Heringa gave a presentation on network analysis, and discussed the scale-free network, hub nodes, etc, after which he gave an example on the 14-3-3 PPI family which both have promoting and inhibiting capabilities. Fraser presented work on improving microarray data analysis, by reducing non-random background noise. Schroeter presented the use of Gaussian process modeling in QSAR studies, which allows estimation of error bars (see DOI:10.1002/cmdc.200700041. I did not feel the results were very convincing, though, but the method sounds interesting. Larhlimi presented research on network analysis of metabolic networks. His approach finds so-called minimal forward direction cuts, which identifies critical parts in the network if one is interested in repressing certain metabolic processes. Hofto presented some work on the use of DFT for proteins, and picked up that one has to do things critically to be able to reproduce binding affinities. Combinations of DFT or MM with QM are becoming popular to model binding sites. Van Lenthe presented such an approach of the second day of CompLife.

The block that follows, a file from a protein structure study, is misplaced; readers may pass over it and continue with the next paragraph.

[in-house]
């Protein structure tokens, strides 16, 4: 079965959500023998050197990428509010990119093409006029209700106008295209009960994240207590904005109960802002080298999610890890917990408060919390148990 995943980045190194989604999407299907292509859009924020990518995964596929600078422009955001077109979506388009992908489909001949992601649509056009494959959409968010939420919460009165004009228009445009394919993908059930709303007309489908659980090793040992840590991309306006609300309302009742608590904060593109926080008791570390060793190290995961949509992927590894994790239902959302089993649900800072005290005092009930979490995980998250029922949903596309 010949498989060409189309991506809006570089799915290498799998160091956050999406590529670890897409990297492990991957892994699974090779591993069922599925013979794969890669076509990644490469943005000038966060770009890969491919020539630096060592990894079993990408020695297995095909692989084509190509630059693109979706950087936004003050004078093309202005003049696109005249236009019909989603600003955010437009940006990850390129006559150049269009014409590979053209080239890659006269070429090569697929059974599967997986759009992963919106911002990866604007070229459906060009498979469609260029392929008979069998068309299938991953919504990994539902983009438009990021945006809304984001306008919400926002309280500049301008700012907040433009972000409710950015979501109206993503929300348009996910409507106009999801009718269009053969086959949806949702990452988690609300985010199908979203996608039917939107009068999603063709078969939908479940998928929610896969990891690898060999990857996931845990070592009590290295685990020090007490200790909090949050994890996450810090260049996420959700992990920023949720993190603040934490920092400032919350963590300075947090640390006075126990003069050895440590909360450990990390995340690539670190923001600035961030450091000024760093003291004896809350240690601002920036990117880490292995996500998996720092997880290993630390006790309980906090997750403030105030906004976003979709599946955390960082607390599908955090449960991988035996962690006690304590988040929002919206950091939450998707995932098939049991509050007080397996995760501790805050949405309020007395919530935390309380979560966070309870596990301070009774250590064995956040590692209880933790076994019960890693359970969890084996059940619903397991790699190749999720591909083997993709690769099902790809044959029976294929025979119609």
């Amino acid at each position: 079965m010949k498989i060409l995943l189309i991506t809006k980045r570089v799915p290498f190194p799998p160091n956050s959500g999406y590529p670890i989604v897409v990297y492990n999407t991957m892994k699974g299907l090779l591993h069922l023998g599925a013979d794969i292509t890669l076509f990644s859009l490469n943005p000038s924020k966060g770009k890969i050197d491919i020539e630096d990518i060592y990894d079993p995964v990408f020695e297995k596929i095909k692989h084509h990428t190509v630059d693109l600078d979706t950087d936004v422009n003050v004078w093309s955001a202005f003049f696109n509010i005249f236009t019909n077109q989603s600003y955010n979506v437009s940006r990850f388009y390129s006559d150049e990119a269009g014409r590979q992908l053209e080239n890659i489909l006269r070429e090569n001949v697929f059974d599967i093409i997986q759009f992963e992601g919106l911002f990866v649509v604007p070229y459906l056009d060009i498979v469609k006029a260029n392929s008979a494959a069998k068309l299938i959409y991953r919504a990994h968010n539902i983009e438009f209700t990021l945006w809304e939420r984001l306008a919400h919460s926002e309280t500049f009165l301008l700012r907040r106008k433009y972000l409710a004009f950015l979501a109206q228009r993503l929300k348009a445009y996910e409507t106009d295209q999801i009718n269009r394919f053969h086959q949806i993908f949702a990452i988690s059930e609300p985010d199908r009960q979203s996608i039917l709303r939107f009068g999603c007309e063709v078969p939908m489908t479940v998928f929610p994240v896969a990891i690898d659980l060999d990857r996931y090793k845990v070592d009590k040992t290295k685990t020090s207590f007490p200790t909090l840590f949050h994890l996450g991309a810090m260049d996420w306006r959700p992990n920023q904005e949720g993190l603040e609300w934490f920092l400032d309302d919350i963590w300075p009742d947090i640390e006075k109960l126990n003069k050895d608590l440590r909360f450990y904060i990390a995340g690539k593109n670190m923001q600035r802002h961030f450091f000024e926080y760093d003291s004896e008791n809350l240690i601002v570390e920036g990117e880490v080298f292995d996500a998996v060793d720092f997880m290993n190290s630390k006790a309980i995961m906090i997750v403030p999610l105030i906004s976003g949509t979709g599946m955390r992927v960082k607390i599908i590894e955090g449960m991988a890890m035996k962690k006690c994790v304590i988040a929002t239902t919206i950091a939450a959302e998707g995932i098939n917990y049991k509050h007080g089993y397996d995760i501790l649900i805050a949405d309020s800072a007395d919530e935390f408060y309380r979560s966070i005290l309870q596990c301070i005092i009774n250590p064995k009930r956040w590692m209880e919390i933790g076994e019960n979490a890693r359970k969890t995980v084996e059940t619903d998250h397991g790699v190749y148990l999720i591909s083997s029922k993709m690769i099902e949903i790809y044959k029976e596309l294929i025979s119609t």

By far the most interesting talk at the conference, was the insightful presentation by Paulien Hogeweg. She apparently coined the term bioinformatics. Anyway, she had a exciting presentation on feed-forward loops in relation to evolution, and showed correlation between jumps in FFL motifs with biodiversity. She also warned us for the Monster of Loch Ness syndrome, where computational models may indicate large underlying processes, which are not really existing. But that should be a problem that most of my readers should be aware of. She introduced evolutionary modeling, to put further restrictions on the models, to reduce the chance of finding monsters.

Hussong had an interesting presentation too, if one is interested in analysis of GC/MS or LC/MS data. He introduced a hard-modeling approach for proteomics data using wavelets technology. His angle on this was to use a wavelet that represents the isotopic pattern of a protein mass spectrum. Interestingly, the wavelet had negative intensities, something which one will never find in mass spectra. However, I seem to recall a mathematical restriction on wavelets that would forbid taking the squared version of the function. He indicated that the code is available via OpenMS.